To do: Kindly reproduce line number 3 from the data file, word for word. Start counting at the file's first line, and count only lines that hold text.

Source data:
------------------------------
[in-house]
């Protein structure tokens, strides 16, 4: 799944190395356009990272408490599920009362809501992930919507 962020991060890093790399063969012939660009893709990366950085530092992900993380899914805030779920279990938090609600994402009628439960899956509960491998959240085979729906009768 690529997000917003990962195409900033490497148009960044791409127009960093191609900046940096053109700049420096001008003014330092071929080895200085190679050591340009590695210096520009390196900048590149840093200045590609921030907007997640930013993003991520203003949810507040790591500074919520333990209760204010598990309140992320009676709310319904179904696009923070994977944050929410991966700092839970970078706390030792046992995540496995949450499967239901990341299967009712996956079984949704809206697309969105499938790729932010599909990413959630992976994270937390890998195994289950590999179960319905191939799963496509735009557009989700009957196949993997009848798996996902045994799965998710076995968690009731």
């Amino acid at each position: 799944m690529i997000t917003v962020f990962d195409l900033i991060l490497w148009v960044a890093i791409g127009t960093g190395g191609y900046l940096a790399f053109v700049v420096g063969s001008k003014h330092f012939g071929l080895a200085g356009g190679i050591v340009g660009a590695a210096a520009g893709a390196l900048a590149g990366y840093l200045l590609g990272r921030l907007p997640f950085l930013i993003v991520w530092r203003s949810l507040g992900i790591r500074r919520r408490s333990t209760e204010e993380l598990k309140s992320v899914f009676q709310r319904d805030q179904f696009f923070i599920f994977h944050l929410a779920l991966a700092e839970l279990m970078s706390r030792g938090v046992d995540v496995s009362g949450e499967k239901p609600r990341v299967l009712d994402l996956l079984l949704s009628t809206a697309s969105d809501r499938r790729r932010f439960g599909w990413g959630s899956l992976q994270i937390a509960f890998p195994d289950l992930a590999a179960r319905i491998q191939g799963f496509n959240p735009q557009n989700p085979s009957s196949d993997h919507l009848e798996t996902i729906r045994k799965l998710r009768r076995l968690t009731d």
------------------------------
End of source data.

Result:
């Amino acid at each position: 799944m690529i997000t917003v962020f990962d195409l900033i991060l490497w148009v960044a890093i791409g127009t960093g190395g191609y900046l940096a790399f053109v700049v420096g063969s001008k003014h330092f012939g071929l080895a200085g356009g190679i050591v340009g660009a590695a210096a520009g893709a390196l900048a590149g990366y840093l200045l590609g990272r921030l907007p997640f950085l930013i993003v991520w530092r203003s949810l507040g992900i790591r500074r919520r408490s333990t209760e204010e993380l598990k309140s992320v899914f009676q709310r319904d805030q179904f696009f923070i599920f994977h944050l929410a779920l991966a700092e839970l279990m970078s706390r030792g938090v046992d995540v496995s009362g949450e499967k239901p609600r990341v299967l009712d994402l996956l079984l949704s009628t809206a697309s969105d809501r499938r790729r932010f439960g599909w990413g959630s899956l992976q994270i937390a509960f890998p195994d289950l992930a590999a179960r319905i491998q191939g799963f496509n959240p735009q557009n989700p085979s009957s196949d993997h919507l009848e798996t996902i729906r045994k799965l998710r009768r076995l968690t009731d």